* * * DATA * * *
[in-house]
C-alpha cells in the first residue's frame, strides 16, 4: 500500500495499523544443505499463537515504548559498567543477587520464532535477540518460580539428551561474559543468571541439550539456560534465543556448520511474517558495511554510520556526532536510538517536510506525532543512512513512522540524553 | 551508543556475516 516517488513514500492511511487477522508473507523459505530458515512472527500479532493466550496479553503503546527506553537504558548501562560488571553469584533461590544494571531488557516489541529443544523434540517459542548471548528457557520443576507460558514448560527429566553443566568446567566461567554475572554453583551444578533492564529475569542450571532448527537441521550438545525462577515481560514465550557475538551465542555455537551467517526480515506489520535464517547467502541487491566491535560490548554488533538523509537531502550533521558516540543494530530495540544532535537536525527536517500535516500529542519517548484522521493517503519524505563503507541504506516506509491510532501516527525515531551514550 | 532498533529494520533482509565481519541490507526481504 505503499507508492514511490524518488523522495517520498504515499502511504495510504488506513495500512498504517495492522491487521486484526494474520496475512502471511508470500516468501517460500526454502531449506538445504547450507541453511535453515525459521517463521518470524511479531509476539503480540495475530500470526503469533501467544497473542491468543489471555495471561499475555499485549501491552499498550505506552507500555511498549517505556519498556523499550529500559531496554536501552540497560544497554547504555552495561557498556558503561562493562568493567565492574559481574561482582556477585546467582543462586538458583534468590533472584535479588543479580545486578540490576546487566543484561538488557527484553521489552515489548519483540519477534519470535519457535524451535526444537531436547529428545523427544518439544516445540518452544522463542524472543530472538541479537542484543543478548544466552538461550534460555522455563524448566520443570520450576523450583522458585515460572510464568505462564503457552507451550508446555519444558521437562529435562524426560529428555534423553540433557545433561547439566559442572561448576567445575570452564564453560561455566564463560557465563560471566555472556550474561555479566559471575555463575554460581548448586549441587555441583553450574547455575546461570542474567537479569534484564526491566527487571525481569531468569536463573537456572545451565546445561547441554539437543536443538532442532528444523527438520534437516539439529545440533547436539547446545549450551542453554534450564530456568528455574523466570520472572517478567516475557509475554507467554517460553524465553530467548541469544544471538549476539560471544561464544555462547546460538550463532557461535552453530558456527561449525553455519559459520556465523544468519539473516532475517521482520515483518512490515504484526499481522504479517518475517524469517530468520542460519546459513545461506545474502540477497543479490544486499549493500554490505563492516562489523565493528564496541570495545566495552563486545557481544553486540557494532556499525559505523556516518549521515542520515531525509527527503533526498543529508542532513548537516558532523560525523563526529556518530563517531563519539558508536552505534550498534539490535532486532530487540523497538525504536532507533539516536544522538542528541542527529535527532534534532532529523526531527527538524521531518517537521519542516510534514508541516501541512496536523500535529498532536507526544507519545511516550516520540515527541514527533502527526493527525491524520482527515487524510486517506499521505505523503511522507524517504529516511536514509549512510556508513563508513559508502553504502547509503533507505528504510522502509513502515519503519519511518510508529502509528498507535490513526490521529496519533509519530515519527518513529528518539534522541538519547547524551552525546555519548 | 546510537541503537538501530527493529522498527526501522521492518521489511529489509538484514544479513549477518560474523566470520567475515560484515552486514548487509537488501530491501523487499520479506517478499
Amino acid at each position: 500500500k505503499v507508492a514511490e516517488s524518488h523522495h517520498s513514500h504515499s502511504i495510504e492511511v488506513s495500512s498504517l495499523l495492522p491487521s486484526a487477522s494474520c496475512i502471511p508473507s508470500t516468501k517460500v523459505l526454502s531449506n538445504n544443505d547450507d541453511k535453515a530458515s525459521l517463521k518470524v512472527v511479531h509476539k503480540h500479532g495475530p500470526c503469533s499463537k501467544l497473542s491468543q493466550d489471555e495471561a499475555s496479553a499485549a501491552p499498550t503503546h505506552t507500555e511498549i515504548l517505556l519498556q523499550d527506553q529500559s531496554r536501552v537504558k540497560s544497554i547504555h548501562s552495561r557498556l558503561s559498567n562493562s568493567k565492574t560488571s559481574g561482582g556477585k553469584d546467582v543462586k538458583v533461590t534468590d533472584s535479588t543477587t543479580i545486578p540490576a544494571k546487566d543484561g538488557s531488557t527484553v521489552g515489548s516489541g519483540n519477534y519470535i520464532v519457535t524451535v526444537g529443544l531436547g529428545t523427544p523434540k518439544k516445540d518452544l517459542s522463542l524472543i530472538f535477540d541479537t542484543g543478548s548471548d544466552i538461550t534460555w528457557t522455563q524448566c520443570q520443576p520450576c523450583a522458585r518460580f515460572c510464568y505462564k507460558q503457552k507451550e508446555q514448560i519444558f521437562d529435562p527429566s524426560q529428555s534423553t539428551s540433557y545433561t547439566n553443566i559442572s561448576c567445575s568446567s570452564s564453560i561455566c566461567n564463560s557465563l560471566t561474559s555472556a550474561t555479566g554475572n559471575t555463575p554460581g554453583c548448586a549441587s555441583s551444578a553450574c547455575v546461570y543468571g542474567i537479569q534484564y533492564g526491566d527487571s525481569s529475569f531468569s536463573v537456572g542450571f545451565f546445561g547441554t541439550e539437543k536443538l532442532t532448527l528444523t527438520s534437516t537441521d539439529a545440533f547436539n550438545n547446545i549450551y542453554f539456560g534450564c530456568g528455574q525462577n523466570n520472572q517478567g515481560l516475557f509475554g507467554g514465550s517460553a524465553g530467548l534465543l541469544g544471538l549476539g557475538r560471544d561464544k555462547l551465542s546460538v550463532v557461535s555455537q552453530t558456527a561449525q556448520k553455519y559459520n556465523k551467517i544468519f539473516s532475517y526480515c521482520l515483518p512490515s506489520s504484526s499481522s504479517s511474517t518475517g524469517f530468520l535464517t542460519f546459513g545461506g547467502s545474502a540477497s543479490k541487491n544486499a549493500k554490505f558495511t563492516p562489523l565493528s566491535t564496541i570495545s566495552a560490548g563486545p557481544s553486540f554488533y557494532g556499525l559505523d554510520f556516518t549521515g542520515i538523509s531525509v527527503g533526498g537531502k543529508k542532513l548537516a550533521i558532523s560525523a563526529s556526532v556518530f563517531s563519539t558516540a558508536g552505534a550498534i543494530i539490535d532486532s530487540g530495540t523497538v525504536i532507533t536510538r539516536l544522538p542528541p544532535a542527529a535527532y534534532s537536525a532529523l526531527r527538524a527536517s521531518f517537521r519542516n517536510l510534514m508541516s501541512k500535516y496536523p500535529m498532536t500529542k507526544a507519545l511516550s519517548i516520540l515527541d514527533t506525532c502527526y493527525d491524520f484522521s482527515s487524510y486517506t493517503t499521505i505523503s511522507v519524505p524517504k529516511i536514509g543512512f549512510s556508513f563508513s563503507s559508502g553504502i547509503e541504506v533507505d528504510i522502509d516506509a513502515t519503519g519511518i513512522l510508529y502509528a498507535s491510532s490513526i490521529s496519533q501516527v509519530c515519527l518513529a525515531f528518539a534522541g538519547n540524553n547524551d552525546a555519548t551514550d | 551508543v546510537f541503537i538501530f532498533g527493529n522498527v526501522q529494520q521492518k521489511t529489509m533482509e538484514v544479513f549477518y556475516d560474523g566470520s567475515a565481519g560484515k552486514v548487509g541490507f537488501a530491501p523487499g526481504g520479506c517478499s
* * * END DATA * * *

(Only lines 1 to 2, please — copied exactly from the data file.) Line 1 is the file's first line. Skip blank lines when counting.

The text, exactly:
[in-house]
C-alpha cells in the first residue's frame, strides 16, 4: 500500500495499523544443505499463537515504548559498567543477587520464532535477540518460580539428551561474559543468571541439550539456560534465543556448520511474517558495511554510520556526532536510538517536510506525532543512512513512522540524553 | 551508543556475516 516517488513514500492511511487477522508473507523459505530458515512472527500479532493466550496479553503503546527506553537504558548501562560488571553469584533461590544494571531488557516489541529443544523434540517459542548471548528457557520443576507460558514448560527429566553443566568446567566461567554475572554453583551444578533492564529475569542450571532448527537441521550438545525462577515481560514465550557475538551465542555455537551467517526480515506489520535464517547467502541487491566491535560490548554488533538523509537531502550533521558516540543494530530495540544532535537536525527536517500535516500529542519517548484522521493517503519524505563503507541504506516506509491510532501516527525515531551514550 | 532498533529494520533482509565481519541490507526481504 505503499507508492514511490524518488523522495517520498504515499502511504495510504488506513495500512498504517495492522491487521486484526494474520496475512502471511508470500516468501517460500526454502531449506538445504547450507541453511535453515525459521517463521518470524511479531509476539503480540495475530500470526503469533501467544497473542491468543489471555495471561499475555499485549501491552499498550505506552507500555511498549517505556519498556523499550529500559531496554536501552540497560544497554547504555552495561557498556558503561562493562568493567565492574559481574561482582556477585546467582543462586538458583534468590533472584535479588543479580545486578540490576546487566543484561538488557527484553521489552515489548519483540519477534519470535519457535524451535526444537531436547529428545523427544518439544516445540518452544522463542524472543530472538541479537542484543543478548544466552538461550534460555522455563524448566520443570520450576523450583522458585515460572510464568505462564503457552507451550508446555519444558521437562529435562524426560529428555534423553540433557545433561547439566559442572561448576567445575570452564564453560561455566564463560557465563560471566555472556550474561555479566559471575555463575554460581548448586549441587555441583553450574547455575546461570542474567537479569534484564526491566527487571525481569531468569536463573537456572545451565546445561547441554539437543536443538532442532528444523527438520534437516539439529545440533547436539547446545549450551542453554534450564530456568528455574523466570520472572517478567516475557509475554507467554517460553524465553530467548541469544544471538549476539560471544561464544555462547546460538550463532557461535552453530558456527561449525553455519559459520556465523544468519539473516532475517521482520515483518512490515504484526499481522504479517518475517524469517530468520542460519546459513545461506545474502540477497543479490544486499549493500554490505563492516562489523565493528564496541570495545566495552563486545557481544553486540557494532556499525559505523556516518549521515542520515531525509527527503533526498543529508542532513548537516558532523560525523563526529556518530563517531563519539558508536552505534550498534539490535532486532530487540523497538525504536532507533539516536544522538542528541542527529535527532534534532532529523526531527527538524521531518517537521519542516510534514508541516501541512496536523500535529498532536507526544507519545511516550516520540515527541514527533502527526493527525491524520482527515487524510486517506499521505505523503511522507524517504529516511536514509549512510556508513563508513559508502553504502547509503533507505528504510522502509513502515519503519519511518510508529502509528498507535490513526490521529496519533509519530515519527518513529528518539534522541538519547547524551552525546555519548 | 546510537541503537538501530527493529522498527526501522521492518521489511529489509538484514544479513549477518560474523566470520567475515560484515552486514548487509537488501530491501523487499520479506517478499